Gross says there are several practical features enabled by Lucyd’s ChatGPT eyewear, including instant help translating English into a variety of other languages, solving complex equations and other educational information on almost any topic, and “gaining useful insight and advice for a near-infinite number of situations [including] detailed help with repairs, cooking, writing, and many other activities.”

Some tech experts, like Carolina Milanesi, president and principal analyst at Creative Strategies, a Silicon Valley-based market research firm, don’t believe our future will be either screenless or with more screens.

Instead, she says we’ll have a combination of the two based on application, budget, and our “level of comfort” with these technologies.

These smart glasses from Lucyd let you ask ChatGPT to help with things.


“I don’t think it’ll be a one-size-fits-all scenario but likely a combination of ambient computing, where things around us and a combination of wearables and other devices around us, with or without screens, as well as putting something on our face,” says Milanesi, with a laugh.

“With [virtual reality] and [augmented reality] especially, it’ll depend on the level of comfort you have, as well as the application and physical abilities, because I think there’s a big accessibility story here,” adds Milanesi. “Whether it’s sight issues or vertigo and motion sickness, it’s not for everyone and will not replace a smartphone for many.”

Along with possible costs that will prohibit many from adopting this technology, Milanesi says, there are also legislative hurdles and insurance implications that need to be ironed out, too. “What happens if I’m wearing one of those things and I cross the road and get hit by a car?” she asks rhetorically. (Though, perhaps not too different from our faces buried in smartphones today.)

While it seems ambient computing — devices integrated onto our bodies to maintain more of a human connection — is the inevitable evolution of personal technology, that’s not the only school of thought.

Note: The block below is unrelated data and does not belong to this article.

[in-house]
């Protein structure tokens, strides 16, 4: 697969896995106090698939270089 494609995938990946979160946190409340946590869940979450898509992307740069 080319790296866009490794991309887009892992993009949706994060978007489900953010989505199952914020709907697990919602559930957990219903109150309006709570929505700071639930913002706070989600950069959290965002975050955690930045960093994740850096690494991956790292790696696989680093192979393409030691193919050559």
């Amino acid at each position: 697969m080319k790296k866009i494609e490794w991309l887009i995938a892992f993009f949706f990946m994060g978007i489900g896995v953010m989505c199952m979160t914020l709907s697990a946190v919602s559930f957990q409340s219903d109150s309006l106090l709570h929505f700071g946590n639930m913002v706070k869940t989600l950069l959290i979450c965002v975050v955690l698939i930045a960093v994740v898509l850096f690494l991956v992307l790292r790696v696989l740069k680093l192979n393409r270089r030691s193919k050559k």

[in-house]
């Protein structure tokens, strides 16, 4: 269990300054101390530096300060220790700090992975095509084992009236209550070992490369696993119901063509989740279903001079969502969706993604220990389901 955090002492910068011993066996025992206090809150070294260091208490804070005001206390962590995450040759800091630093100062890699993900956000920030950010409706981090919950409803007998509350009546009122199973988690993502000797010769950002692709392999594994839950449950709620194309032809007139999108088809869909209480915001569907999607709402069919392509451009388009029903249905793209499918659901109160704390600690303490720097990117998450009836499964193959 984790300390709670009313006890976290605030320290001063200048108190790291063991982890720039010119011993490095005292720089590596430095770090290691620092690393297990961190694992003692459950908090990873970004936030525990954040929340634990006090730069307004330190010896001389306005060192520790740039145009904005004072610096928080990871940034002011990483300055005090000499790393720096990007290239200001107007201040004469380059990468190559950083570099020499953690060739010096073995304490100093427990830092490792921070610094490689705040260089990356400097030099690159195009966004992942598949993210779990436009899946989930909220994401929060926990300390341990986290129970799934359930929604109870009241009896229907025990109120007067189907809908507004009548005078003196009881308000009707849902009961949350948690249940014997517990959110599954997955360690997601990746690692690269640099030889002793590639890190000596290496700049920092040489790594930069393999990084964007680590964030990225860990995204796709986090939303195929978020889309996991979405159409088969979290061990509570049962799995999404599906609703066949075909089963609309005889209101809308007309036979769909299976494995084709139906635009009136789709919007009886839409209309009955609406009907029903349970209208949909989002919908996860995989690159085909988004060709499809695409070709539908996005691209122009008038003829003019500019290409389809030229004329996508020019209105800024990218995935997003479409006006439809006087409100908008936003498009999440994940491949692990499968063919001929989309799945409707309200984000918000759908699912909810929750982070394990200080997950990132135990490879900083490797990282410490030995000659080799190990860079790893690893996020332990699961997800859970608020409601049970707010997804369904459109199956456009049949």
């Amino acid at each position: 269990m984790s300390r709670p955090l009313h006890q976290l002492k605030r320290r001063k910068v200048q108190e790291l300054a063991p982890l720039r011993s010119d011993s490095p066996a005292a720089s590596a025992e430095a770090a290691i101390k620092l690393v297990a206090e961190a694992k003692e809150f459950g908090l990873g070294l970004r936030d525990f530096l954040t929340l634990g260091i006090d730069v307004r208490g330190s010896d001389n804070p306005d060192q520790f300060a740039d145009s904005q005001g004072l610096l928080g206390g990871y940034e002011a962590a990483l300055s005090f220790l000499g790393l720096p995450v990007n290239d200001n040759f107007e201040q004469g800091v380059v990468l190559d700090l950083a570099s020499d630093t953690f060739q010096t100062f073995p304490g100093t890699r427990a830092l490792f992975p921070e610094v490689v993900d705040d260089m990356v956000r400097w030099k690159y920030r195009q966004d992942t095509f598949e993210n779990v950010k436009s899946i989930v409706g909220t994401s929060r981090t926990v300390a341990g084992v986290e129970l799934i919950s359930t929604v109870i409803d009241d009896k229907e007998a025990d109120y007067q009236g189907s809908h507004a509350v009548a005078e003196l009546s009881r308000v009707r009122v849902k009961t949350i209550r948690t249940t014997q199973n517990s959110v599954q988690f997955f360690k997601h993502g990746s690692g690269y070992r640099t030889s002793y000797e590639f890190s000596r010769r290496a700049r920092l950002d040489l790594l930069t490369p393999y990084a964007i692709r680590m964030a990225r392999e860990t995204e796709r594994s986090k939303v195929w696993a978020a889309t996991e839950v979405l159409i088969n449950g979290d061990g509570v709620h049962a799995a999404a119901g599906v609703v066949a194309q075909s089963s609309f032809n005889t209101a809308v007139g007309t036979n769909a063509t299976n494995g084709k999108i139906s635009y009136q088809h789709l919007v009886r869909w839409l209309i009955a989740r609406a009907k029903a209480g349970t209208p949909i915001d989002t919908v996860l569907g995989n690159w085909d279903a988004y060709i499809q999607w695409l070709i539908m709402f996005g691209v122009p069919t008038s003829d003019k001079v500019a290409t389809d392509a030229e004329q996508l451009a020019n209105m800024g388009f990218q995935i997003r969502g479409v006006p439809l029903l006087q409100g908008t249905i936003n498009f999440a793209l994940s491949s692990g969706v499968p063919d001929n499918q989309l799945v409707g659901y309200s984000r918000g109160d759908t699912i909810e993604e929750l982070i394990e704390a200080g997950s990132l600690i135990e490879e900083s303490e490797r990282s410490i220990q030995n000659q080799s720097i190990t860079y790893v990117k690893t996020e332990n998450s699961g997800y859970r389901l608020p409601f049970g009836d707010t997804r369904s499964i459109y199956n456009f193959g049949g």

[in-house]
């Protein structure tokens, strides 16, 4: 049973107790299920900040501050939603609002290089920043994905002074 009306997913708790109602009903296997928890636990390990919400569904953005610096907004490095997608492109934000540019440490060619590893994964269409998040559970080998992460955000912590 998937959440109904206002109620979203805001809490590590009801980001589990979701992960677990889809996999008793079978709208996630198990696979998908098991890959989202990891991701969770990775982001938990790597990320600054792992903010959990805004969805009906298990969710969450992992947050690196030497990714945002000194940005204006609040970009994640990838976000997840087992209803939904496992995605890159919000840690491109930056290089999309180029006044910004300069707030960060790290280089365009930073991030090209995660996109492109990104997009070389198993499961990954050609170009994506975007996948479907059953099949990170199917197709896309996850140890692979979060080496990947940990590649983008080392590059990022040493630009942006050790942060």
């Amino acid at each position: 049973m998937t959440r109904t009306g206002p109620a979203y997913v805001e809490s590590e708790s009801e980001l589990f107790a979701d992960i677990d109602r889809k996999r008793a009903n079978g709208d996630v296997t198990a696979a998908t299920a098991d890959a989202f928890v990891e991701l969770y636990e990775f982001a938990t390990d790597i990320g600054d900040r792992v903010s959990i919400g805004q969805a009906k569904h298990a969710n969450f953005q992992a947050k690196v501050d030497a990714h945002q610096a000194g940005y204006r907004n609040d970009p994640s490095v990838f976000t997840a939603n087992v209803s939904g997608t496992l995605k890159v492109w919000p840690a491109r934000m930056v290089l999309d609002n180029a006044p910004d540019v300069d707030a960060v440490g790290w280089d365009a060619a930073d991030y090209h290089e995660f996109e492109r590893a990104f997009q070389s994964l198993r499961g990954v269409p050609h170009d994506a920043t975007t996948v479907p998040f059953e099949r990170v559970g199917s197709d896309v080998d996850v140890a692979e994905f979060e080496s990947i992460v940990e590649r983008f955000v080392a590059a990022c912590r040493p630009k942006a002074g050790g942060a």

As new generations grow up as digital natives, with iPads and smartphones in their hands before they can even walk, we also could be living in a world with even more screens, and smartphones may be only the beginning.

Screens Are Here to Stay

Some tech experts believe today’s heavy reliance on individual screens — mostly smartphones, tablets, laptops, desktops, dashboard infotainment systems, smartwatches, smart displays, and televisions — will continue into the coming decades. In fact, many believe screens will become even more ubiquitous, including (but not limited to) a world steeped in mixed reality, a combination of a virtual world and physical spaces, with most of us experiencing this hybrid via high-tech goggles.

When companies as big as Meta and Nvidia are doubling down on the concept of the metaverse/omniverse, and Apple is readying its Vision Pro headset for early 2024, perhaps these trillion-dollar tech giants are onto something.

“As of right now, I believe we are still going towards an era of more screens, screens everywhere, in the bathroom, on doors, and it’s already happening in cars and on fridges,” says Ian Khan, a renowned futurist and expert on emerging technologies.